Sometimes the best way to approach a situation is by getting a new perspective.
Researchers in Belize have done just that, and have strengthened efforts to protect one of the most iconic -- and threatened -- animals in the world's oceans.
To get a better handle on the number and locations of endangered Antillean manatees, Belize's leading marine research organization and conservation groups took to the skies to scan the crystalline waters of Belize for the rotund marine mammals. From their bird's-eye view aboard small planes, researchers have been able to spot a record 507 manatees this year, confirming Belize's status as the world's most important country for this endangered subspecies.
A team from the Oceanic Society, led by Dr. Holly Edwards, partnered with LightHawk to conduct aerial surveys of the remote Turneffe Atoll, which were then combined with surveys of the mainland coast led by Nicole Auil Gomez of Belize's Coastal Zone Management Authority and Institute and LightHawk to arrive at the total.
The surveys help scientists learn the manatees' travel patterns and habitat use in Belize, which can be used to guide boat traffic routes to reduce collisions with manatees, as well as other management issues.
The Endangered Antillean Manatee
And the good news gets better: the count is a minimum population size, as for every animal seen, others present (and others present in unsurveyed areas) are missed. This is particularly important because fewer than 2,500 adult Antillean manatees (Trichechus manatus manatus) are thought to exist today, and the population is declining, earning them a status of Endangered on the IUCN Red List of Threatened Species.
Antillean manatees, also called Caribbean manatees, are found throughout coastal areas of the Wider Caribbean and Gulf of Mexico. They are one of two subspecies of the West Indian Manatee (the other is the Florida manatee, T. m. latirostris). Threats to Antillean manatees include habitat degradation, boat strikes, accidental capture in fishing gear, pollution, and hunting.
Belize: An Oasis for Marine Biodiversity?
Belize has the greatest number of Antillean manatees in the world, which are found both in coastal areas and around the remote Turneffe Atoll -- the largest coral atoll in the western hemisphere -- located 25 miles off the Belizean mainland. Manatees are typically associated with freshwater sources like springs and manmade effluence, but no such source is yet known for Turneffe, making their presence there somewhat of a mystery.
But the seagrass-munching manatees aren't the only species to call Turneffe home. The atoll harbors the largest population of American saltwater crocodiles in Belize, provides feeding and calving grounds for bottlenose dolphins, is a stopover for dozens of migratory bird species, and includes large expanses of intact mangrove and seagrass habitats that serve as nurseries for countless fish and invertebrate species with biological and commercial value.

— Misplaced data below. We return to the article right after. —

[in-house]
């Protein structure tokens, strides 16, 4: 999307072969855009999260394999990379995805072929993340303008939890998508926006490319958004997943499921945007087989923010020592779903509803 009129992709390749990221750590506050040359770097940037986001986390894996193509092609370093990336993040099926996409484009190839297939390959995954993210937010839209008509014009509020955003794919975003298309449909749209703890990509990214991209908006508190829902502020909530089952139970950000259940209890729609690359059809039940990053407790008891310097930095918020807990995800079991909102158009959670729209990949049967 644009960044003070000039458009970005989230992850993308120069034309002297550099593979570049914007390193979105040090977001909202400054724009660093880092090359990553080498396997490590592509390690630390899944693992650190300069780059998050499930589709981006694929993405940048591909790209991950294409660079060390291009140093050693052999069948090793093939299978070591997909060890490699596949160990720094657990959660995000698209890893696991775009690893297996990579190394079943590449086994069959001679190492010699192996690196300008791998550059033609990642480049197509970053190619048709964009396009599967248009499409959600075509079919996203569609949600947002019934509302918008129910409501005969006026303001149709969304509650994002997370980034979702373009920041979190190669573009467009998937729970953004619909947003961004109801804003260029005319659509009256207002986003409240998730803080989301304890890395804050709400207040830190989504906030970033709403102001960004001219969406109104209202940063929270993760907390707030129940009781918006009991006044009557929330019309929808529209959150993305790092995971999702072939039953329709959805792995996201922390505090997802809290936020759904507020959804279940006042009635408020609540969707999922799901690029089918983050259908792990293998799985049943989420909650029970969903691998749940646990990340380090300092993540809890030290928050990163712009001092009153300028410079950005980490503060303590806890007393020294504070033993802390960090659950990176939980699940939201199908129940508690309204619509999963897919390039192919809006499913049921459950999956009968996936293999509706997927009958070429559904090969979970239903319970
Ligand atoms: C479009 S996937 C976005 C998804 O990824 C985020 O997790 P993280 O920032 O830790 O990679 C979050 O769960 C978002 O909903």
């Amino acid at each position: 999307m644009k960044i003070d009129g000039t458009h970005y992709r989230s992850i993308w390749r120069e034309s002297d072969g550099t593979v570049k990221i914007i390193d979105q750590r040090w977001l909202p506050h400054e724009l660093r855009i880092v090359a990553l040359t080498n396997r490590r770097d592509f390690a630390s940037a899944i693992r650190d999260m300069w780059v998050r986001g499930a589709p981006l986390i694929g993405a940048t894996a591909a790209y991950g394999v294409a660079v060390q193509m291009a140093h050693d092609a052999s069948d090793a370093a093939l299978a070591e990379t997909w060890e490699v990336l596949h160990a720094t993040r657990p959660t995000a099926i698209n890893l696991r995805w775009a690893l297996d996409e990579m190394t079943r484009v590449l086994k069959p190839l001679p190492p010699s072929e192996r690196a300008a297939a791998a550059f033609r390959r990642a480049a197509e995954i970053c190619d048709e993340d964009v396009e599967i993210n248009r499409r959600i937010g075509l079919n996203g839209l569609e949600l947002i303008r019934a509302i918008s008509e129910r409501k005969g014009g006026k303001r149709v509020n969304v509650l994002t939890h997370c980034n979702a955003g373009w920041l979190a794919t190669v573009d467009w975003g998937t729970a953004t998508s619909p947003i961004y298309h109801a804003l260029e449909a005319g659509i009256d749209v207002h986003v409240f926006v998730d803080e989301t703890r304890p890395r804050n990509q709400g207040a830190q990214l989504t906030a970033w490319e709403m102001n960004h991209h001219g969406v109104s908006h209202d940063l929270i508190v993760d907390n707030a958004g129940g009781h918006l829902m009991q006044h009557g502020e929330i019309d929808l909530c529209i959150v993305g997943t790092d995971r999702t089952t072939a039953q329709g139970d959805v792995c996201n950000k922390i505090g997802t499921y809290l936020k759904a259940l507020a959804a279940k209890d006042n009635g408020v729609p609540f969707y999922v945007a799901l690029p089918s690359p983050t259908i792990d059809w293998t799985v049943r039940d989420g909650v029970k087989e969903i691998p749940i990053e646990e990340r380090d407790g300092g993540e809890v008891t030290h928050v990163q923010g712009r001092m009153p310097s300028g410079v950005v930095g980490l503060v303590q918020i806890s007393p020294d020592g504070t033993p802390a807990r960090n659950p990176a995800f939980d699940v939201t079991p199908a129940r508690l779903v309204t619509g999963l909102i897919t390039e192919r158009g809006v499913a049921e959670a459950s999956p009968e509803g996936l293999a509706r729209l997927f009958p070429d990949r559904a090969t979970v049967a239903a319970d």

On a recent visit to Turneffe during one of Oceanic Society's award-winning expeditions, our boat bounced and rocked in wind-blown swells during the 1.5-hour trip from the mainland. Entering Turneffe through the fringing reef, we crossed an expansive network of deep lagoons ringed by mangrove trees before arriving at our field station on the eastern side of the atoll.
During our visit, we saw dozens of species of fish, coral, invertebrates and other reef-dwelling critters while snorkeling the outer reef in a spot that has for years been monitored in a study of coral reef ecosystem health. Later, we observed a pair of bottlenose dolphins from topside while listening to their dazzling acoustic displays of clicks, whistles, and wheezes with an underwater microphone.
It was hard to envision a supposedly slow-moving manatee using that flattened tail peduncle -- which looks better equipped for serving pizzas -- making the long haul from the mainland out to Turneffe. But I could understand why they would go through all that effort.
The place is breathtaking.
Unfortunately, Turneffe is under threat -- despite its isolation and apparent health -- from climate change, overfishing, and invasive species. In addition, the drumbeat for big-dollar, unsustainable development projects is growing louder by the day.
On the bright side, multiple stakeholders from fishing communities, ecotourism companies, conservation groups, and government managers are developing a conservation management strategy for Turneffe. These efforts are encouraging, but have a long way to go.
But just knowing that such endangered and unique creatures like Antillean manatees need Turneffe -- even if it's still unclear why -- is critical. With this knowledge and more to come, we can strengthen the case for conservation of Turneffe and its inhabitants.
Doing so is important for demonstrating Belize's reputation as an oasis -- not just for sun-seeking humans on holiday -- but for marine biodiversity as well.
Dr. Bryan Wallace is chief scientist of Oceanic Society, a frequent blogger, and an advocate for the oceans. Join Oceanic Society on Facebook or follow us on Twitter (@OceanicSociety) for updates on our work.
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